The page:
I sought out their stand manager and explained that I would fight anyone for their right to an opinion. However, they had paid for a stand to be the location from where they would express that opinion, they had to obey the same show rules as other exhibitors and not carry their message to the aisles or onto other stands. They agreed, but later began to run onto the Apple stand making more aggressive claims as the morning wore on.
I went to their stand and repeated my advice which they vehemently now stated they would not respect. So, I said their stand was therefore closed and they must leave. One bolshy girl crossed her arms and said you will have to carry me out. We had one particularly Neanderthal security guard, with knuckles closer to the ground than most. He was stood in the aisle, so I pointed at him and said, ‘Well, he’s ready if you are’, she went quietly.
An older Dutch guy started to get voluble and pulled out his camera saying he was filming our Nazi tactics, he was gathering a crowd, I asked him to desist. He held his camera up behind his head still video-ing, so I reached for it. Quite instinctively I pulled on his pony tail to reach for the camera. (I have always believed that both forms of pony tail sit behind a horse’s ass). He whinnied that this was assault. But when more of my security detail arrived he too went quietly. But only so he could post his pictures to the Net. For some years if you looked me up on Google you got a raft of Greenpeace posts.
MacExpo UK gained the support of Apple Europe and a progressively larger presence for Apple themselves. Initialy we met routinely and they would propose features and other notions we might use. They were initially poor on delivery from their side, though there were senior managers who presented seminars and workshops at our event. The success of the show meant that they were slowly lured into having a full exhibition stand, which involved Cupertino’s events’ team.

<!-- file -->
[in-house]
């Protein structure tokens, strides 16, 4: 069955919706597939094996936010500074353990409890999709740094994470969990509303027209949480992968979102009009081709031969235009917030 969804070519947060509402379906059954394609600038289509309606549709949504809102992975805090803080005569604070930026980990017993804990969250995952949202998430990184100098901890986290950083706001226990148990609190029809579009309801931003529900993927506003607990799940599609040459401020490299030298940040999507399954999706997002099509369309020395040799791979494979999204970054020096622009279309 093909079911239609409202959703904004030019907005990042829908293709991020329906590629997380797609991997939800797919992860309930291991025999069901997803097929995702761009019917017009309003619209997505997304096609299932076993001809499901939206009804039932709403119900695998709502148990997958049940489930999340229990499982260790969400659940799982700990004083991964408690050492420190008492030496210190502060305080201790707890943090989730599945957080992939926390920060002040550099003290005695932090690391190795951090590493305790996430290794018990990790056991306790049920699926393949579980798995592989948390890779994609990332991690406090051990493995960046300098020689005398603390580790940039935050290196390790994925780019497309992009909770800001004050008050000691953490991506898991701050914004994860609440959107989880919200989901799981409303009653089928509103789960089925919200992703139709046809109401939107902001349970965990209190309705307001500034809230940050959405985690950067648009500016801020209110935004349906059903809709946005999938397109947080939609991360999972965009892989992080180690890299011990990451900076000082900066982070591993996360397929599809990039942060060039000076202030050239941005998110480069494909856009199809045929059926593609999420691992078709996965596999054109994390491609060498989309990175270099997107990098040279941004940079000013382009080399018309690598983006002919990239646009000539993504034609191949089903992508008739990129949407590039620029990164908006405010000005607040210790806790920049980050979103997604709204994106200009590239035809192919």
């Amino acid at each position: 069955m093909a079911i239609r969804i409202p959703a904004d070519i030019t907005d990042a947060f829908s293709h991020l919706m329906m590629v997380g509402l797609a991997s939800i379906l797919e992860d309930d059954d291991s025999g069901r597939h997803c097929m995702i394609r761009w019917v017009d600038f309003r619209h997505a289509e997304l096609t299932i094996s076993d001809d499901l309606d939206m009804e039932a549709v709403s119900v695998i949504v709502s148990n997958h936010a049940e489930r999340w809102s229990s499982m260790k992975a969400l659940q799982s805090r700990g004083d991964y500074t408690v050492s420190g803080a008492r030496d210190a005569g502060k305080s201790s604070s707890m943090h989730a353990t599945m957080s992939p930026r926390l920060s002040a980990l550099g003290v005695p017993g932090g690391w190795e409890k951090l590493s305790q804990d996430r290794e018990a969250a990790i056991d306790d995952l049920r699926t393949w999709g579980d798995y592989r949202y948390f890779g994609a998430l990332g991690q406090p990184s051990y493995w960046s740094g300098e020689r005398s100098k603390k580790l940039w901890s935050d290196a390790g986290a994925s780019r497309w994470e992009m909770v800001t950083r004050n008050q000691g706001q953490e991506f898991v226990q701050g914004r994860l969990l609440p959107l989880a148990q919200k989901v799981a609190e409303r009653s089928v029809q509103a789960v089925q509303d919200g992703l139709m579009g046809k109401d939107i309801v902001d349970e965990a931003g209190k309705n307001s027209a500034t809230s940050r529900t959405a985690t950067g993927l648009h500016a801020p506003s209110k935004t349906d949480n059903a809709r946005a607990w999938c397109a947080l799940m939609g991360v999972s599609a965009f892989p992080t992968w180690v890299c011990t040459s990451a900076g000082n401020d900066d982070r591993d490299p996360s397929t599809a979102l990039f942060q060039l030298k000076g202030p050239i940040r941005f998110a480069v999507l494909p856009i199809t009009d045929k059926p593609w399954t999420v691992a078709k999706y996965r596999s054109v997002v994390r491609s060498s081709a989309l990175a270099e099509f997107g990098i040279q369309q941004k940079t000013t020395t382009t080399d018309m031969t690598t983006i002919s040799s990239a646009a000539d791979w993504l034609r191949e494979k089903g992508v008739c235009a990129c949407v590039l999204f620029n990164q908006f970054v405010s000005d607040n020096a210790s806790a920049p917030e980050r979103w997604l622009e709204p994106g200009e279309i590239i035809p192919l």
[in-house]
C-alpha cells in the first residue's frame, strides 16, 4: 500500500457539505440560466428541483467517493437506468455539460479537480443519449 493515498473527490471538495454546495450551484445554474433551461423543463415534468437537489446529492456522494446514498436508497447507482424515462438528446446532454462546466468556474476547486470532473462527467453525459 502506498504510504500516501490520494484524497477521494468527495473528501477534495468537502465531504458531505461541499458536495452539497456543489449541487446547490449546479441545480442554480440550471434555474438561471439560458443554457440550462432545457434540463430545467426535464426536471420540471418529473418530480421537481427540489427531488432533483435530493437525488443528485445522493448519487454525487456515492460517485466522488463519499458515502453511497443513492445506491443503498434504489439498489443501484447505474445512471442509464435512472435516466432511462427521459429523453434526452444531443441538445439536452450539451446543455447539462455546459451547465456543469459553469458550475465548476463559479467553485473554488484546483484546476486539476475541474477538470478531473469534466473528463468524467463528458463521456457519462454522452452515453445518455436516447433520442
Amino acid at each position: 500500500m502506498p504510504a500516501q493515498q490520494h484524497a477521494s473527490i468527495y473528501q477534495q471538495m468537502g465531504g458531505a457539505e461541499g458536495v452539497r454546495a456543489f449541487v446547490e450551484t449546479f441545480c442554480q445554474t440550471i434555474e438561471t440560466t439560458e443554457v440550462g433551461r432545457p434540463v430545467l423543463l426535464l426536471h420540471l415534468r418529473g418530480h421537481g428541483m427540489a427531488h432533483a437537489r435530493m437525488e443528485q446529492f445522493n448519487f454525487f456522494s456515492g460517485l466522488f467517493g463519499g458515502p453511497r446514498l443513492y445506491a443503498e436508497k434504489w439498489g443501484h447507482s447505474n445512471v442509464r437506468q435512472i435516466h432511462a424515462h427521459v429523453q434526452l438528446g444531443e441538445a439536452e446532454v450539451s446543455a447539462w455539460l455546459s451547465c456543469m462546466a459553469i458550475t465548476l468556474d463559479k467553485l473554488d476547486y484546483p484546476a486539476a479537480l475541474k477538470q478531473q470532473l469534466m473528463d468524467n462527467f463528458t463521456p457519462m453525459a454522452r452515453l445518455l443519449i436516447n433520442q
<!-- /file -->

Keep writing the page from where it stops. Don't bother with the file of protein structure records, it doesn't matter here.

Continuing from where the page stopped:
We also launched a German MacExpo as a joint venture with a local associate and this had the unofficial support of Apple Germany. It was a strange relationship because our event was held at Cologne, Köln Messe, and Apple USA decided that the G5’s European launch would be in Germany, but located this in Berlin at around the same date. The German MD drove through the night to bring two G5s from Berlin and presented these at MacExpo Köln. At the second event they took a semi-official stand at the show and many of their team were ready to present seminars and ran features.
We also launched a MacExpo at the RAI venue in Amsterdam, again the local Apple Netherlands MD could only give us unofficial support, equipment and information. He did give me one piece of advice that went a tad awry. On being asked for his advice, he recommended a local guy, Albert, who he thought would be a good local partner for us and I met up and negotiated a suitable arrangement.
We announced this at a suitable event and I noticed that Albert too had adopted the Steve Jobs uniform but had accessorised it with a pink chiffon scarf. Perhaps I should then not have been surprised when a week or so later he sent me an email announcing he was entering a period of dressing as a woman prior to surgery, he asked that we henceforth should call him Alice. I guess we should be pleased the environment we set up with him gave him the confidence to take this step, but it was dreadful timing for our launch.
One amusing feature of the Dutch show was that its debut was as the iPod was launched and the Apple country teams were quite liberal in supplying us with free iPods to use to promote the event. They became a highly desirable commodity and I managed to stem feature-build costs by offering iPods to contractors. The Dutch love a deal and I settled with one contractor for a 4,000 euro job, by supplying him with just four iPods!
We renamed our organisation as XPO Events Ltd, and I subsequently arranged to take this out of Richard’s operation. We moved to Marlow offices and added further events of our own.